Te Toi Uku Crown Lynn & Clayworks Museum has had a makeover. The little museum is New Lynn’s best-kept secret and tells the story of the clay industry in the area. Over 200 objects are on display. It’s well worth a visit.
“We are different from other museums that have Crown Lynn collections. We also have the tools and equipment that was used to make the products. A lot of Crown Lynn production was by hand, including attaching handles and hand decorating. We aim to tell the stories behind their creation,” says museum curator Rosemary Deane. The museum wants to engage with the local community. The focus is on the people and the processes that made the ceramics, from bricks and pipes through to the finest dinnerware produced by Crown Lynn.
Te Toi Uku Crown Lynn & Clayworks Museum has a permanent exhibition about the clay industries that operated in the area throughout the 20th century, and about Crown Lynn which operated nearby from 1948 until 1989.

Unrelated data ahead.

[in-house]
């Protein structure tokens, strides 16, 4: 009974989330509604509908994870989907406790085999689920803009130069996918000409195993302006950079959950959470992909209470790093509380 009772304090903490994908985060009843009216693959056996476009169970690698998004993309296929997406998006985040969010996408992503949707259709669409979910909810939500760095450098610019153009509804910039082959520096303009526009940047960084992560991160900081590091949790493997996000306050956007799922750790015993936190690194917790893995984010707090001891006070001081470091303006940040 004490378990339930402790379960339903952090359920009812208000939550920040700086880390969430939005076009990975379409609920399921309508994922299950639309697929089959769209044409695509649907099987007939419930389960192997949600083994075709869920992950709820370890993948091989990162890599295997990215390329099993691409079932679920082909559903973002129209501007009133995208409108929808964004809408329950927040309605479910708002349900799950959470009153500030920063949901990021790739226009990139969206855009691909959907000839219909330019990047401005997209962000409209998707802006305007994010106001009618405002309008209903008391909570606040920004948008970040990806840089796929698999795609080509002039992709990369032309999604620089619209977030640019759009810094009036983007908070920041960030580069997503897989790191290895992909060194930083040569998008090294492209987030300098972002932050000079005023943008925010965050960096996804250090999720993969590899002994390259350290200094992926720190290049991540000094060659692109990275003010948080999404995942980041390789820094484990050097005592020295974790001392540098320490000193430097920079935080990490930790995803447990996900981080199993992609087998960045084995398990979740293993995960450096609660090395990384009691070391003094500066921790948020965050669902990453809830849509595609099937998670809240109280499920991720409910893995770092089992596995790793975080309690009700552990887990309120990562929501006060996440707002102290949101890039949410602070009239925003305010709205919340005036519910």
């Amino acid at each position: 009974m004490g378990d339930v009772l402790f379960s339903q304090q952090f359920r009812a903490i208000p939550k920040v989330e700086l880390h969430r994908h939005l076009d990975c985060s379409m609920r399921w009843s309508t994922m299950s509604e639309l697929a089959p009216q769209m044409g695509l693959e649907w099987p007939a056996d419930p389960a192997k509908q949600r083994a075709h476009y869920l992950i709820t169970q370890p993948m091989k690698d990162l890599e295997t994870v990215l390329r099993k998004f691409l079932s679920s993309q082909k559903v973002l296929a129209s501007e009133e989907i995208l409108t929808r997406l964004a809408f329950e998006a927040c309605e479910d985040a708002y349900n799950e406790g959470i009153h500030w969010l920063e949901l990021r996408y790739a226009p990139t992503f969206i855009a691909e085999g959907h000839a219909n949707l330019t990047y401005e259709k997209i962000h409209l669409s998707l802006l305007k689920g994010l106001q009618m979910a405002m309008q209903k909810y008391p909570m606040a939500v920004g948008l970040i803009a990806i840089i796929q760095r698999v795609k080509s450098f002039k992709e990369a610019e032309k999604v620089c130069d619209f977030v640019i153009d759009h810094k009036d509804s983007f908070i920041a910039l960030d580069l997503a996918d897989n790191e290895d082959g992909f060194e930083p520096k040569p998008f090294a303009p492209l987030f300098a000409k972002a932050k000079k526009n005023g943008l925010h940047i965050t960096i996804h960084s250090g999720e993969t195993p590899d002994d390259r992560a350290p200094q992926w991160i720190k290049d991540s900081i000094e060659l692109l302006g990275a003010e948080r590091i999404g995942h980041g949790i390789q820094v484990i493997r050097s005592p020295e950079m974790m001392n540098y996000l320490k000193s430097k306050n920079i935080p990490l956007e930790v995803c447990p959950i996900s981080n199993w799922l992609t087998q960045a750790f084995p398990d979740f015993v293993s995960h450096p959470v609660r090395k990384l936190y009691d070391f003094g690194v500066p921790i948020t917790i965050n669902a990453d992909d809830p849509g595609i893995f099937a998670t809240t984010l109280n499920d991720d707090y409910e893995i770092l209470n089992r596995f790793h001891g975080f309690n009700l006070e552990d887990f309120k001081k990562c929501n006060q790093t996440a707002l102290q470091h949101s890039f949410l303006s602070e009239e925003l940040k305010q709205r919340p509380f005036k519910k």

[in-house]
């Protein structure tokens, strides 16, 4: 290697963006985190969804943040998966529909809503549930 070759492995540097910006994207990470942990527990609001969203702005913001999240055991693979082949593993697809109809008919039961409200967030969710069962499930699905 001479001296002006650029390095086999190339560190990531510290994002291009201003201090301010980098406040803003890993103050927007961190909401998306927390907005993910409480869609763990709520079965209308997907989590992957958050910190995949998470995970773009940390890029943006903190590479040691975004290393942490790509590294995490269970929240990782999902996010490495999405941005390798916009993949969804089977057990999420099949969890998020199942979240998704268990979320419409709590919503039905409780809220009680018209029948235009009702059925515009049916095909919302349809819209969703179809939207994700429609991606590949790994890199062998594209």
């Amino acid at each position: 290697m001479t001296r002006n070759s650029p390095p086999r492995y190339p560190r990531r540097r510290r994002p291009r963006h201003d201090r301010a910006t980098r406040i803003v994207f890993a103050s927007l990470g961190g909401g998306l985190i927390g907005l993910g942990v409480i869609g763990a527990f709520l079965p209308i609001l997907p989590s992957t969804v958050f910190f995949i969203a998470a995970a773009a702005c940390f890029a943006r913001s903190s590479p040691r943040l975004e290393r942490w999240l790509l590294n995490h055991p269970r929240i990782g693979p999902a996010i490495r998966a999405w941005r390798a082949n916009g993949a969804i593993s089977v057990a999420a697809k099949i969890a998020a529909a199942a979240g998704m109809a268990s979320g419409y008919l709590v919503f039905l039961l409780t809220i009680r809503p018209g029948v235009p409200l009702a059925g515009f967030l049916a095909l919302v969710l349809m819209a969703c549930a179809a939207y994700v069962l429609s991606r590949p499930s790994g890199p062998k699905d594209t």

Crown Lynn Collector’s Market 1 November,10am-2pm. Around the kiln next to the museum.
Up until the 1980s, New Lynn was covered in brick and clay factories. The museum is located in the original site of an early 20th century brickworks next to the old kiln and is administered by the Portage Ceramics Trust. Formed in 2005, the Trust purchased a large private collection of ceramics and pottery-making equipment from Richard Quinn. The latter was collecting from op shops and found shards, as well as complete pieces by digging into the ground behind the factory. Objects were added to the collection including some heavy clay equipment and tools from early west Auckland companies.
“There is a lot more for people to see here now, and to learn about what New Lynn was like 50 years ago,” says Rosemary. “Since the renovation visitors stay for much longer, we might be small but there is plenty of information to share and objects to spark delight for the Crown Lynn collectors. There is something for everyone in our new displays.”
The exhibitions were made by possible by Foundation North and the Portage Licensing Trust, and the museum’s operational funding comes from the Whau Board of the Auckland Council.